The absolute as subject amounts to saying that actuality is shaped by dialectical logic rather than formal logic. Dialectical logic does not obey the law of non-contradiction since it is constantly evolving and in which double negation produces something new. Moreover it amounts to also saying that philosophical logic must derive from the structure of the subject matter under investigation rather than externally imposing upon it.

Hegel’s demolishing critique of the dialectical formula.


P. 20
It is ironic that Hegel in the preface could come with a proposition of this kind. Sinced we can only arrive at the whole after the process of reading the Phenomenology, dialectically speaking this sentence is false.

The three ingredients of the same idea:
1) The true is subject
2) The absolute is result,
3) The true is the whole

Hegel seems to be speaking of an organic, dialectical whole, and that the whole in question includes its own generation as one of its own elements. One cannot abstract the result from its genesis. The process is as much important as the aim and the result. True is the whole also in that knowledge is therein unified with its object. Truth does not denote the property of a sentence or a statement but certain mode of being which is revealed to itself in philosophical knowledge.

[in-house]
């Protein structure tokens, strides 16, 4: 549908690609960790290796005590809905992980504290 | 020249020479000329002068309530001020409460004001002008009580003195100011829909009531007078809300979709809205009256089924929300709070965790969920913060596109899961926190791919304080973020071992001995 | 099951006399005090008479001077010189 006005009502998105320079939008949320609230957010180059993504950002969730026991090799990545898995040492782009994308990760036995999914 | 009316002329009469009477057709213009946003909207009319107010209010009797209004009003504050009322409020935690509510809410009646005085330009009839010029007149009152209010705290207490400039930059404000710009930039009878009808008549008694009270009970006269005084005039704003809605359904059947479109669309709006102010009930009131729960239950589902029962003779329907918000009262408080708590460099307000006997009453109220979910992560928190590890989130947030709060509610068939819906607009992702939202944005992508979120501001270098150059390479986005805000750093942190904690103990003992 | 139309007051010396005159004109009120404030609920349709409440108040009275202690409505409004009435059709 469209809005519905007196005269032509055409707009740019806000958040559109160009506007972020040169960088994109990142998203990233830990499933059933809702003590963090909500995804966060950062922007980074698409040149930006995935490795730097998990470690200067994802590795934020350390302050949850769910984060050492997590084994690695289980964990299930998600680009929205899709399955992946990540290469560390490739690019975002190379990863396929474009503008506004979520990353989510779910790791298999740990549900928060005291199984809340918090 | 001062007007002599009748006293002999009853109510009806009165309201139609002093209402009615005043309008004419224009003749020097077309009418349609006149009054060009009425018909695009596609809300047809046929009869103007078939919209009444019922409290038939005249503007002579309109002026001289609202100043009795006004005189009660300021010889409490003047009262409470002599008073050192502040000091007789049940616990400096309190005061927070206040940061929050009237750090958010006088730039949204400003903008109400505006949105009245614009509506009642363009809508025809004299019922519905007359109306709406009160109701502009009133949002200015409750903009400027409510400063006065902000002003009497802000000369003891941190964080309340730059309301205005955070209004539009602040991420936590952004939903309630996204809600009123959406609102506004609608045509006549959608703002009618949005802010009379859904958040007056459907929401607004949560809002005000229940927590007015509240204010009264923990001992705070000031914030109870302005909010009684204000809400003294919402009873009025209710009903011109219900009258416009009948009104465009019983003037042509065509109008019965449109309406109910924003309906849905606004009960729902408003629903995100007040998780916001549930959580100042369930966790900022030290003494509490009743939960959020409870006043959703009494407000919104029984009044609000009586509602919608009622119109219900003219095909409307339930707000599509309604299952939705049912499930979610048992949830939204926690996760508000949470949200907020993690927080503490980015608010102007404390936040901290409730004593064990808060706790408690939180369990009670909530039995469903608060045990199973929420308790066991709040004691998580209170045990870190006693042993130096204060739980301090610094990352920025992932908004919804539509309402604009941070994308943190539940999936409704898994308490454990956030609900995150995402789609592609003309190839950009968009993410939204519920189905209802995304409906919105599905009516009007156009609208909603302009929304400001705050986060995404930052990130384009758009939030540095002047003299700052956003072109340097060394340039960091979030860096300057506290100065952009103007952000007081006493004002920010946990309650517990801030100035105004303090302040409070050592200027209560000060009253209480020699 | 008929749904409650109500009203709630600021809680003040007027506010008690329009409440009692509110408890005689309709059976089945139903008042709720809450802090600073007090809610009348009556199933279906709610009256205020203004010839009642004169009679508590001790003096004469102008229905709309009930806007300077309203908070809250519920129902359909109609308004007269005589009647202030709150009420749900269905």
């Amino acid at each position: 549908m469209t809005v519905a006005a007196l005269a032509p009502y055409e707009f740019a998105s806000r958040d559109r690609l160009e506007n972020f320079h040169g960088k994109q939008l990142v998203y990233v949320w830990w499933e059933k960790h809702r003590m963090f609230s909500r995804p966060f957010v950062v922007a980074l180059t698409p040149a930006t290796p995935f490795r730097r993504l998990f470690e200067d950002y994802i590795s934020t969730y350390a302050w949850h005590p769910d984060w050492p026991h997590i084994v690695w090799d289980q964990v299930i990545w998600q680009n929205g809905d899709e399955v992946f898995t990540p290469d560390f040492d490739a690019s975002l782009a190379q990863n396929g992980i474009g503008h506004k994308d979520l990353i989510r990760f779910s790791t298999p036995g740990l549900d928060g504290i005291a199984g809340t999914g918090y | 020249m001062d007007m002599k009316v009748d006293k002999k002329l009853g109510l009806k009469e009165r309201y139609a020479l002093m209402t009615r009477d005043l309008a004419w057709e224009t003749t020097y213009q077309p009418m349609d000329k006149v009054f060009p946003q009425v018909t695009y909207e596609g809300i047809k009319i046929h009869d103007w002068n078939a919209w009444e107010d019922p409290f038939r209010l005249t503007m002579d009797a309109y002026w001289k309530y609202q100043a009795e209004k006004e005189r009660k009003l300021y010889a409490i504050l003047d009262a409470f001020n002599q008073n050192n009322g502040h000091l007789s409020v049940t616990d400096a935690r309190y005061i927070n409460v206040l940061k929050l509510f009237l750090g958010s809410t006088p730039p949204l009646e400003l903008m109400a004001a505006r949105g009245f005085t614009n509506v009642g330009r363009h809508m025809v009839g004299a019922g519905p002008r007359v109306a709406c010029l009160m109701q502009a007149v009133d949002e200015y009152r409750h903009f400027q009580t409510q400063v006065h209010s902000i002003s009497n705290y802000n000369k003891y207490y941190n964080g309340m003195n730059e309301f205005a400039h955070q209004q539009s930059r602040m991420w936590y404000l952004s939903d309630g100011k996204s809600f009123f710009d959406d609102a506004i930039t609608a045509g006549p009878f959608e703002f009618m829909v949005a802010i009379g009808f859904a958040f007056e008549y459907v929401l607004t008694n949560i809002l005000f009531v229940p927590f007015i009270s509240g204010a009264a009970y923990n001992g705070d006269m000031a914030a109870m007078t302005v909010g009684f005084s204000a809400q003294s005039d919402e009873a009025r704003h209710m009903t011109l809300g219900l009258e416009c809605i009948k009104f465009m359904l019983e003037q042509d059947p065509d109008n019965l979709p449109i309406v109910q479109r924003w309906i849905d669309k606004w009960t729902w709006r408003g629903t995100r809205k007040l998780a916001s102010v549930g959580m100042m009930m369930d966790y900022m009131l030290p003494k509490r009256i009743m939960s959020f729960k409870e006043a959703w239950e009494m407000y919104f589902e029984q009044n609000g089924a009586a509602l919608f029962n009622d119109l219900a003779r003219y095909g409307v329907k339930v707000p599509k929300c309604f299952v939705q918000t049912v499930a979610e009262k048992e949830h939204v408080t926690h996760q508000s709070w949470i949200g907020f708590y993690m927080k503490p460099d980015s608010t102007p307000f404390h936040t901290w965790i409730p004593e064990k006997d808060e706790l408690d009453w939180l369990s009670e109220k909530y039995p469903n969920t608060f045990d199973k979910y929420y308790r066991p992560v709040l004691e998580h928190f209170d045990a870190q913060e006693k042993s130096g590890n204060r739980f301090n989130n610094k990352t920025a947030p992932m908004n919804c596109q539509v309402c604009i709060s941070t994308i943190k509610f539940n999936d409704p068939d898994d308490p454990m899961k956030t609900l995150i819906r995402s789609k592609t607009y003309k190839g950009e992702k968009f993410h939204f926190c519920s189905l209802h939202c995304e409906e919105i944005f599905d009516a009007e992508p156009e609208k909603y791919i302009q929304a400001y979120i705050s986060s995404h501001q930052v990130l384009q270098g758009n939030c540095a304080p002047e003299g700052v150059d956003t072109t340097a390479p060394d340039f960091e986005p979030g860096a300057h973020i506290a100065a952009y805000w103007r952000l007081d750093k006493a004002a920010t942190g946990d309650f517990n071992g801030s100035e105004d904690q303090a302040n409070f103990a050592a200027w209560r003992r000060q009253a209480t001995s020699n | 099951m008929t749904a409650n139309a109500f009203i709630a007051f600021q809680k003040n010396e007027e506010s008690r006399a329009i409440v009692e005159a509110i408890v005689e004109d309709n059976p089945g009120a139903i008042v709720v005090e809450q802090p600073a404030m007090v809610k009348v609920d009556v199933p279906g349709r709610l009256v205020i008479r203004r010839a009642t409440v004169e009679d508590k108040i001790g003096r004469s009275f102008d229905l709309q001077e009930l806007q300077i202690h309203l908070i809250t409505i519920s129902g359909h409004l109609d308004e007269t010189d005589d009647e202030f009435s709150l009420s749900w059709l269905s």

The true is the whole has consequences for the concept of truth in philosophy: philosophical statements are only true within their total dynamic context, which is the system as a whole. It is not possible to cut off a proposition from its overall context and still ascribe a truth-value to it, as the analytic philosophers do. In precisely here lies the danger of dogmatism: the conviction that truth can be fixed in a proposition, a dogma which can be immediately know and remain the same. Hegel seems to grant this kind truth to historical sciences and even mathematics. A statement of historical fact or mathematical equation may be true in this non-dialectical sense even after the process of arriving at them has been discarded, viz. without the mediation involved. This is certainly not true of philosophical knowing and cognition. In historical or even mathematic cognition there is no necessity involved, no necessary connection between the events and the knowledge of them.

I am no expert to judge Hegel’s understanding of mathematics, but whatever it was it seems that the point of Hegel is simply that mathematics does not provide any kind of a model for philosophical science, it therefore must be rejected as superficial. Mathematical proof tells us a great deal about the surface of reality nothing about its inner dynamic. Mathematic proofs are not dictated by the movement of mathematical content; the process is extrinsic to what is being proved. Hegel also says that not only is the matter of mathematic deficient as object of true knowing, but also even the knowing is faulty